NSW government-owned water services corporation Sydney Water will replace its existing supervisory control and data acquisition (SCADA) infrastructure at five water filtration plants during the next twelve months.
SCADA systems are used by Sydney Water to monitor and control the operation of water and wastewater treatment plants. They typically comprise instrumentation, control equipment, local and wide-area communication networks, programmable logic controllers (PLCs), and workstations and servers.
An interface is provided to integrate local SCADA system data into Sydney Water's integrated instrumentation, control, automation and telemetry system (IICATS).
Sydney Water's Cascade and Orchard Hills sites comprise a cluster of five water filtration plants (WFPs) in the western Sydney suburbs of Nepean, Warragamba, and North Richmond.
The Cascade and Orchard Hills WFPs, which are linked, were both commissioned in late 1993 and by Sydney Water's own admission its PLC and SCADA networks "have insufficient redundancy or capacity to add new process sequences".
"Also the existing PLCs are obsolete and procurement of spares is a major problem," according to one tender document.
Recent projects at both WFPs have increased the loading and functionality on the existing SCADA systems resulting in "slow screen updates". Consequently, the slow network speed has "created major delays" in diagnosing and fixing problems at WFPs.
"The existing network architecture is of obsolete technology and is not compatible with proposed modern PLCs."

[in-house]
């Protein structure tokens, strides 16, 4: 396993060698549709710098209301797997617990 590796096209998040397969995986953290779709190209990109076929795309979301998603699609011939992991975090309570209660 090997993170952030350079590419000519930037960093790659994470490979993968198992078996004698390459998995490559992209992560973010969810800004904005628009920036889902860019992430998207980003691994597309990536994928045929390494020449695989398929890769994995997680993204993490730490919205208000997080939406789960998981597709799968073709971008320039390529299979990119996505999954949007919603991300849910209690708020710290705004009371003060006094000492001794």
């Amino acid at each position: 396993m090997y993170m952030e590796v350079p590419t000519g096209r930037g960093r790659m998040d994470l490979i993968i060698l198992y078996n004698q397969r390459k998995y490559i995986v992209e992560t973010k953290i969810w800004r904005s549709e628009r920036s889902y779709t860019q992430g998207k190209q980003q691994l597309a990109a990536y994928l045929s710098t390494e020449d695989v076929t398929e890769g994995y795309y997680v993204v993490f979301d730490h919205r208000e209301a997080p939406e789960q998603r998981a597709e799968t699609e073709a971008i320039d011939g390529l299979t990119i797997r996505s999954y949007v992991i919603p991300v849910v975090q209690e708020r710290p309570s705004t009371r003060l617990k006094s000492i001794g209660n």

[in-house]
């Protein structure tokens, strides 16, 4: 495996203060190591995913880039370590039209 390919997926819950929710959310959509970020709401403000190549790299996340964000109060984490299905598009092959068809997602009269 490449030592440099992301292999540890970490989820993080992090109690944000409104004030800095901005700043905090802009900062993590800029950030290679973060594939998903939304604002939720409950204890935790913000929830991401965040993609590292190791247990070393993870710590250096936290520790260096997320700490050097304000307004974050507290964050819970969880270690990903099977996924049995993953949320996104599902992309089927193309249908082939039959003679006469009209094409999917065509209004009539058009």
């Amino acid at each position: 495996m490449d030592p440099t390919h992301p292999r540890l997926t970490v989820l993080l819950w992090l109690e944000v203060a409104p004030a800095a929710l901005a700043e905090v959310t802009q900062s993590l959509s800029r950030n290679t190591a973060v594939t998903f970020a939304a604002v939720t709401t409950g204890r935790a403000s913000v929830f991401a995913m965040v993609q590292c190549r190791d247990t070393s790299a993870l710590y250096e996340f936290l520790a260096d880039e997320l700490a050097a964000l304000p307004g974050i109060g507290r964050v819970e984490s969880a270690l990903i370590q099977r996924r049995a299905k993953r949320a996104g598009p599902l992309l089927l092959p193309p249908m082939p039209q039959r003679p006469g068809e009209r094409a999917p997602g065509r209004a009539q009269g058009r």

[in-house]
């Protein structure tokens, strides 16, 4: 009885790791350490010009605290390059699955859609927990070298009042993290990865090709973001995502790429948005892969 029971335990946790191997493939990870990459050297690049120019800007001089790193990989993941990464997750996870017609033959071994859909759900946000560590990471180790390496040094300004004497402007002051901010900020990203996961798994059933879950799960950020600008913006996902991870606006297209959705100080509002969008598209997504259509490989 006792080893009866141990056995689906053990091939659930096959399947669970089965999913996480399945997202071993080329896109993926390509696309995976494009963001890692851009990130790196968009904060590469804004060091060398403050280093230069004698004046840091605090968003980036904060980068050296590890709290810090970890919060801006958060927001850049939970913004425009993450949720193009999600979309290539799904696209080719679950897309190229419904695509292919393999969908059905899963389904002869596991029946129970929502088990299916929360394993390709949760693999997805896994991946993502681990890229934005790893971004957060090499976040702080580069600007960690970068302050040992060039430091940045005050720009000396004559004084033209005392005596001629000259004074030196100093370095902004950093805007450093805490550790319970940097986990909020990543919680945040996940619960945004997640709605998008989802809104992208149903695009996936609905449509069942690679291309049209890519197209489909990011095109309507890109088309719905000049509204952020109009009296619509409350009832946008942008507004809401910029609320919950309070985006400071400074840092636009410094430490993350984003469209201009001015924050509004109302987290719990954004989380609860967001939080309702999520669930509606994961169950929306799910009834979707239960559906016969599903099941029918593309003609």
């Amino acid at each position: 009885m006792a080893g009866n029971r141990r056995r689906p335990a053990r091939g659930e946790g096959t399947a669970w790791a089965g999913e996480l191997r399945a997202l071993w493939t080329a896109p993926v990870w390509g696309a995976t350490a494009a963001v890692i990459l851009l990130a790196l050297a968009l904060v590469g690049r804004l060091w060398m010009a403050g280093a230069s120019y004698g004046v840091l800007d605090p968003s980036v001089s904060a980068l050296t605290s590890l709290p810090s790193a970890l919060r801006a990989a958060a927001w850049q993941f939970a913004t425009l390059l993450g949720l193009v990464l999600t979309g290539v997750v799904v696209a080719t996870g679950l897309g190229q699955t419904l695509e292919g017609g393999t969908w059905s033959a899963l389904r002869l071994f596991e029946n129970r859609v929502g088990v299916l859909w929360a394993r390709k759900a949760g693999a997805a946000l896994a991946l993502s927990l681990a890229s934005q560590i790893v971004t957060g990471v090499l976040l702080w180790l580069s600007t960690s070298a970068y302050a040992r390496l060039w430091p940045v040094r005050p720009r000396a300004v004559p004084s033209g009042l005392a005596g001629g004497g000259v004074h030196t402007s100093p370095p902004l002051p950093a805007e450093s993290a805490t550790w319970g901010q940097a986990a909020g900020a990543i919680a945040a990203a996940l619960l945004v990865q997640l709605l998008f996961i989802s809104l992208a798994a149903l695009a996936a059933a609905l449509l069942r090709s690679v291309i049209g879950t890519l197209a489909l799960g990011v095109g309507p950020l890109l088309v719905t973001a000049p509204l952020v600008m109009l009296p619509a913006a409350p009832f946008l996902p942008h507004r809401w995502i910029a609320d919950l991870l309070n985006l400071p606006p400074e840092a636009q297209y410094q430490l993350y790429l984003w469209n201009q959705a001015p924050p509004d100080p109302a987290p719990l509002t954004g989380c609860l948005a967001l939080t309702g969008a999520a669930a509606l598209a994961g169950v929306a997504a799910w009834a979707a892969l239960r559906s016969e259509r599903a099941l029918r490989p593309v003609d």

The Orchard Hills site contains 21 PLCs throughout the plant. The SCADA system consists of one primary server and another secondary server providing control and monitoring of both the WFP and pumping station.
The Cascade WFP contains 16 PLCs and the SCADA system consists of one global server and another local server to control the WFP and the clear water pumping and delivery system.
A key driving factor for the upgrade is the increasing difficulty of support for existing PLCs, according to Sydney Water.
While not classically in the domain of IT, SCADA systems have become more IP-based in recent years making the technology a better fit into the data networking practice of a large enterprise.
A Sydney Water spokesperson declined to reveal the cost of the project, only saying it will be "several million" dollars.
"It will replace the existing system and no new processes are being added," the spokesperson said. "New instruments will be installed as the PLCs are out of date and no longer supported. In some cases they will be retrofitted, and a new LAN will be put in place."
The spokesperson told Computerworld recent lightning strikes have damaged some PLCs which, due to their age, are difficult to find replacement parts for.
The project will involve the upgrade of existing SCADA systems to Serck SCX6 SCADA, replacement of all existing PLCs and SCADA LAN networks, retainment of existing motor control centres, provision of additional instrumentation, provision of a full set of new electrical and SCADA drawings, installation of new PCs with SCX6 SCADA software to enable to control and monitor the Cascade and Orchard Hills WFP's from remote sites.